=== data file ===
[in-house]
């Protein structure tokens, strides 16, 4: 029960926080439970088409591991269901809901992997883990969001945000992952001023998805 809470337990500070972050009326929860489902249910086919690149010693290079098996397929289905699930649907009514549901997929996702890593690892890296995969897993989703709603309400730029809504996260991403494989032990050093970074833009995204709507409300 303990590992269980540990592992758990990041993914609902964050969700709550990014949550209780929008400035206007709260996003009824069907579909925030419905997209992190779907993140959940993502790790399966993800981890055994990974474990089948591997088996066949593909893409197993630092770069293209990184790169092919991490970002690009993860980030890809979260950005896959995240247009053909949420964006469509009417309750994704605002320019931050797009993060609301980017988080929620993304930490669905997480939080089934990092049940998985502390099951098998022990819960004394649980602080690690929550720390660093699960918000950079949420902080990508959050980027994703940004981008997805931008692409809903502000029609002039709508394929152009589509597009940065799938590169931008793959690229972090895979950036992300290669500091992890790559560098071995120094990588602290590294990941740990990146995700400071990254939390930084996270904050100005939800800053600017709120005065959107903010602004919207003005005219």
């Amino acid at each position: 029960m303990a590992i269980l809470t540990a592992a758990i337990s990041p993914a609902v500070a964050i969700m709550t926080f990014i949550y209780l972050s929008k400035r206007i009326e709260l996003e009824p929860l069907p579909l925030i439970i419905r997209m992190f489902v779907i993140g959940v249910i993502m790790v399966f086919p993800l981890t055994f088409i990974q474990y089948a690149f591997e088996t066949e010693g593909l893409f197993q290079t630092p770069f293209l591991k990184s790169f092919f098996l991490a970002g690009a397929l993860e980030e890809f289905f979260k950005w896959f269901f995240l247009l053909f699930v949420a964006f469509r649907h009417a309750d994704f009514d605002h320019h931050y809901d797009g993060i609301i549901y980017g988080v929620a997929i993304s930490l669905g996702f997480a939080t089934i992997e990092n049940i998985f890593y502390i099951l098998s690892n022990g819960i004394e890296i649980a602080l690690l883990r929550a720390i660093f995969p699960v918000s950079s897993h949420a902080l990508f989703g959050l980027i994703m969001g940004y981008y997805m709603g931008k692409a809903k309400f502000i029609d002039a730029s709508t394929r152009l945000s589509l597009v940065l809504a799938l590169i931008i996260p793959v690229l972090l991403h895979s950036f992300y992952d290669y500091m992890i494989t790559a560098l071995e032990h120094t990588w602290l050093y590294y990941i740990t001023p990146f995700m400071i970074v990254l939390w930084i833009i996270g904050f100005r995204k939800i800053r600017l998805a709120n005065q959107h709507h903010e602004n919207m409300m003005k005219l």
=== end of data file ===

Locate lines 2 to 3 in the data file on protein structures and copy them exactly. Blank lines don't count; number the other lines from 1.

């Protein structure tokens, strides 16, 4: 029960926080439970088409591991269901809901992997883990969001945000992952001023998805 809470337990500070972050009326929860489902249910086919690149010693290079098996397929289905699930649907009514549901997929996702890593690892890296995969897993989703709603309400730029809504996260991403494989032990050093970074833009995204709507409300 303990590992269980540990592992758990990041993914609902964050969700709550990014949550209780929008400035206007709260996003009824069907579909925030419905997209992190779907993140959940993502790790399966993800981890055994990974474990089948591997088996066949593909893409197993630092770069293209990184790169092919991490970002690009993860980030890809979260950005896959995240247009053909949420964006469509009417309750994704605002320019931050797009993060609301980017988080929620993304930490669905997480939080089934990092049940998985502390099951098998022990819960004394649980602080690690929550720390660093699960918000950079949420902080990508959050980027994703940004981008997805931008692409809903502000029609002039709508394929152009589509597009940065799938590169931008793959690229972090895979950036992300290669500091992890790559560098071995120094990588602290590294990941740990990146995700400071990254939390930084996270904050100005939800800053600017709120005065959107903010602004919207003005005219």
């Amino acid at each position: 029960m303990a590992i269980l809470t540990a592992a758990i337990s990041p993914a609902v500070a964050i969700m709550t926080f990014i949550y209780l972050s929008k400035r206007i009326e709260l996003e009824p929860l069907p579909l925030i439970i419905r997209m992190f489902v779907i993140g959940v249910i993502m790790v399966f086919p993800l981890t055994f088409i990974q474990y089948a690149f591997e088996t066949e010693g593909l893409f197993q290079t630092p770069f293209l591991k990184s790169f092919f098996l991490a970002g690009a397929l993860e980030e890809f289905f979260k950005w896959f269901f995240l247009l053909f699930v949420a964006f469509r649907h009417a309750d994704f009514d605002h320019h931050y809901d797009g993060i609301i549901y980017g988080v929620a997929i993304s930490l669905g996702f997480a939080t089934i992997e990092n049940i998985f890593y502390i099951l098998s690892n022990g819960i004394e890296i649980a602080l690690l883990r929550a720390i660093f995969p699960v918000s950079s897993h949420a902080l990508f989703g959050l980027i994703m969001g940004y981008y997805m709603g931008k692409a809903k309400f502000i029609d002039a730029s709508t394929r152009l945000s589509l597009v940065l809504a799938l590169i931008i996260p793959v690229l972090l991403h895979s950036f992300y992952d290669y500091m992890i494989t790559a560098l071995e032990h120094t990588w602290l050093y590294y990941i740990t001023p990146f995700m400071i970074v990254l939390w930084i833009i996270g904050f100005r995204k939800i800053r600017l998805a709120n005065q959107h709507h903010e602004n919207m409300m003005k005219l």